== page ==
Early Support for the Kawasaki Konjecture

8 04 2009

While most teams spent the opening days of fantasy baseball season starting the aces they drafted early, here’s the ragtag group of schlumps that my co-manager Hurricane Kawasaki started for our two teams, with the results:

  • Joe Saunders vs. Oak: 6.2IP, W, 2 Ks, 0 ERA, 0.75 WHIP
  • Jeremy Guthrie vs. NYY: 6IP, W, 3 Ks, 4.5 ERA, 1.67 WHIP
  • Jair Jurrjens @ Phi: 5.2 IP, W, 2 Ks, 0 ERA, 1.24 WHIP
  • David Purcey vs. Det: 7 IP, 5 Ks, 2.57 ERA, 1.14 WHIP
  • Ubaldo Jimenez @ Ari: 7 IP, W, 8 Ks, 0 ERA, 1 WHIP
  • Trevor Cahill @ LAA: 5 IP, 1 K, 3.6 ERA, 2 WHIP

This is a very small sample size, and Guthrie and Cahill’s starts weren’t exactly fantastic.  But given that I’d only heard of one of these pitchers, and that 4 of them came off the wire and 2 (Jurrjens, Saunders) from mid-round draft picks, I’d say the combined line of 6 starts, 37.1 IP, 4 W, 21 Ks, 1.69 ERA, 1.26 WHIP is pretty outstanding.




3 responses

8 04 2009

Is this any different than streaming?

9 04 2009

Most proponents of streaming see it as one component of a pitching strategy. They don’t advocate not drafting starters, or drafting them very sparingly. That’s what the Hurricane’s position is. He thinks that the value of a starter drafted in the mid-rounds is only marginally higher than a starter picked up off waivers.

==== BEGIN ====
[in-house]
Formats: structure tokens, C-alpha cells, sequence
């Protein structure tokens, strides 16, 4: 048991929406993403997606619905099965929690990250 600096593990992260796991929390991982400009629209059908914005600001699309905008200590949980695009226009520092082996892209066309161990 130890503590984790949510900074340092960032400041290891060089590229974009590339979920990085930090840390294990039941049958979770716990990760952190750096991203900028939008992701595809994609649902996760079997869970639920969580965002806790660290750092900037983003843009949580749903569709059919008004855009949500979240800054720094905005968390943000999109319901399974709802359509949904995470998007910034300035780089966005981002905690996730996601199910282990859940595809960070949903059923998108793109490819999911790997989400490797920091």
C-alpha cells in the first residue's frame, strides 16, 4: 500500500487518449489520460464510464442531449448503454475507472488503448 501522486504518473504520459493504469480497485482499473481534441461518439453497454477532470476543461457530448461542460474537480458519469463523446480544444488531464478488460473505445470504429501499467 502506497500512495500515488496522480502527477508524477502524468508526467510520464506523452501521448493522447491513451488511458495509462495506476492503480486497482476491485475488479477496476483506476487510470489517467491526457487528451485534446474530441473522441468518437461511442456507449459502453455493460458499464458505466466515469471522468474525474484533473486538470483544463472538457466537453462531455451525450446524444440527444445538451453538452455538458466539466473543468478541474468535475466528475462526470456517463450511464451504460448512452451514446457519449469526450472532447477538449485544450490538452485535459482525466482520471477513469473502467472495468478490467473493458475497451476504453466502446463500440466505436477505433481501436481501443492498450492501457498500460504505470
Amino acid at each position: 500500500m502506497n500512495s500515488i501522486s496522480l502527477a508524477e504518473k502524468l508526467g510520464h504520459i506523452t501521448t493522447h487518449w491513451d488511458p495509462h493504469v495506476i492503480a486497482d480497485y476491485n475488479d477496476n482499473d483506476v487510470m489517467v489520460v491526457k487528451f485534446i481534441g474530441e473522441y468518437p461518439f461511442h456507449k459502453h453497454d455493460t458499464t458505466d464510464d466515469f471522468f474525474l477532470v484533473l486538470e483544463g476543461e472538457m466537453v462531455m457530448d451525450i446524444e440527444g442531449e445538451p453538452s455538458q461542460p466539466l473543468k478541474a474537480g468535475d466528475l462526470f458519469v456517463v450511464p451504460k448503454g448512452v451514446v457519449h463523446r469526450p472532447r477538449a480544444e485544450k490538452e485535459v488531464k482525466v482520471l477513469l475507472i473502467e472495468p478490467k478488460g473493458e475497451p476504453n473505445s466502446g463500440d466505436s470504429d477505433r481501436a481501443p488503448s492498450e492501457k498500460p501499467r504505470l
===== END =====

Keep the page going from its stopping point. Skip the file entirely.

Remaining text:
Also, streaming isn’t the only strategy available to the Hurricane; rather than constantly adding and dropping (streaming), he can add pitchers off waivers and, if they pitch well, hold on to them.

I’m gonna write posts at two week intervals during the season with some (somewhat) hard analysis to help test whether the Kawasaki Konjecture holds up, and if so, why.

9 04 2009

Also worth noting, the day I wrote this post, Hurricane slotted in some starters who pitched pretty atrociously.

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